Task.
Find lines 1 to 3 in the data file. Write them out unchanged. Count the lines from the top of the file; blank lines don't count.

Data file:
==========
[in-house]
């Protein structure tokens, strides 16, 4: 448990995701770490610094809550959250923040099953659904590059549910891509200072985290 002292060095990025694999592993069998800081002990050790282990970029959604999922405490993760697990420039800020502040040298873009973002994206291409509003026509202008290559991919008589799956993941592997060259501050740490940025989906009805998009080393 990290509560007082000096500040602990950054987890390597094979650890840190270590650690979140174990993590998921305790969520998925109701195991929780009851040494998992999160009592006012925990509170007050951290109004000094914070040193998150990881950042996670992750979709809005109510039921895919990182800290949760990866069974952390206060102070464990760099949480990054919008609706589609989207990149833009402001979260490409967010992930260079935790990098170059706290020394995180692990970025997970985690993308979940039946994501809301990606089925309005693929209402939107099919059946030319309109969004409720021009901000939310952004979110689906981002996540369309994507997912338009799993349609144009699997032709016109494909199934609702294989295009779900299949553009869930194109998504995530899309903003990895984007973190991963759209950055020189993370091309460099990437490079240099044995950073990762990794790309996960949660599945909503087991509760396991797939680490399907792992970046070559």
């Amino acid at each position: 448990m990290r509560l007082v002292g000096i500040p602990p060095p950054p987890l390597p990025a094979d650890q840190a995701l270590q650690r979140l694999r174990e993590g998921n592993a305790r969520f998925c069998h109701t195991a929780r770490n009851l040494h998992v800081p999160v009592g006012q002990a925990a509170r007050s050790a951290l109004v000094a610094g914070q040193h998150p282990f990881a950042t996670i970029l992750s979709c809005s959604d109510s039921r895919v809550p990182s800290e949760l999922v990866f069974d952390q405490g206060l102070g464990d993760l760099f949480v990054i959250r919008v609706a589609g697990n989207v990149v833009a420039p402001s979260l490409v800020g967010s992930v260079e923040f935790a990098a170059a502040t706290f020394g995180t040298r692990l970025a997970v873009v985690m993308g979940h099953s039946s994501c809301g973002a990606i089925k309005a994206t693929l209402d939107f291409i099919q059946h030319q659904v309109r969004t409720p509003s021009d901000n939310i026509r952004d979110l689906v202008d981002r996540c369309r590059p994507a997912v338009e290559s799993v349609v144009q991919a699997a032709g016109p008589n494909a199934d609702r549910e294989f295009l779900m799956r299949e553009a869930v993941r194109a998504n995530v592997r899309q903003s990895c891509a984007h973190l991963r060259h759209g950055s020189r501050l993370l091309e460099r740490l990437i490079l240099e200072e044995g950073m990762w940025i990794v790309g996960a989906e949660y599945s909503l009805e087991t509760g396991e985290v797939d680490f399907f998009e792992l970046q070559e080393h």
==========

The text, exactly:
[in-house]
């Protein structure tokens, strides 16, 4: 448990995701770490610094809550959250923040099953659904590059549910891509200072985290 002292060095990025694999592993069998800081002990050790282990970029959604999922405490993760697990420039800020502040040298873009973002994206291409509003026509202008290559991919008589799956993941592997060259501050740490940025989906009805998009080393 990290509560007082000096500040602990950054987890390597094979650890840190270590650690979140174990993590998921305790969520998925109701195991929780009851040494998992999160009592006012925990509170007050951290109004000094914070040193998150990881950042996670992750979709809005109510039921895919990182800290949760990866069974952390206060102070464990760099949480990054919008609706589609989207990149833009402001979260490409967010992930260079935790990098170059706290020394995180692990970025997970985690993308979940039946994501809301990606089925309005693929209402939107099919059946030319309109969004409720021009901000939310952004979110689906981002996540369309994507997912338009799993349609144009699997032709016109494909199934609702294989295009779900299949553009869930194109998504995530899309903003990895984007973190991963759209950055020189993370091309460099990437490079240099044995950073990762990794790309996960949660599945909503087991509760396991797939680490399907792992970046070559």
């Amino acid at each position: 448990m990290r509560l007082v002292g000096i500040p602990p060095p950054p987890l390597p990025a094979d650890q840190a995701l270590q650690r979140l694999r174990e993590g998921n592993a305790r969520f998925c069998h109701t195991a929780r770490n009851l040494h998992v800081p999160v009592g006012q002990a925990a509170r007050s050790a951290l109004v000094a610094g914070q040193h998150p282990f990881a950042t996670i970029l992750s979709c809005s959604d109510s039921r895919v809550p990182s800290e949760l999922v990866f069974d952390q405490g206060l102070g464990d993760l760099f949480v990054i959250r919008v609706a589609g697990n989207v990149v833009a420039p402001s979260l490409v800020g967010s992930v260079e923040f935790a990098a170059a502040t706290f020394g995180t040298r692990l970025a997970v873009v985690m993308g979940h099953s039946s994501c809301g973002a990606i089925k309005a994206t693929l209402d939107f291409i099919q059946h030319q659904v309109r969004t409720p509003s021009d901000n939310i026509r952004d979110l689906v202008d981002r996540c369309r590059p994507a997912v338009e290559s799993v349609v144009q991919a699997a032709g016109p008589n494909a199934d609702r549910e294989f295009l779900m799956r299949e553009a869930v993941r194109a998504n995530v592997r899309q903003s990895c891509a984007h973190l991963r060259h759209g950055s020189r501050l993370l091309e460099r740490l990437i490079l240099e200072e044995g950073m990762w940025i990794v790309g996960a989906e949660y599945s909503l009805e087991t509760g396991e985290v797939d680490f399907f998009e792992l970046q070559e080393h």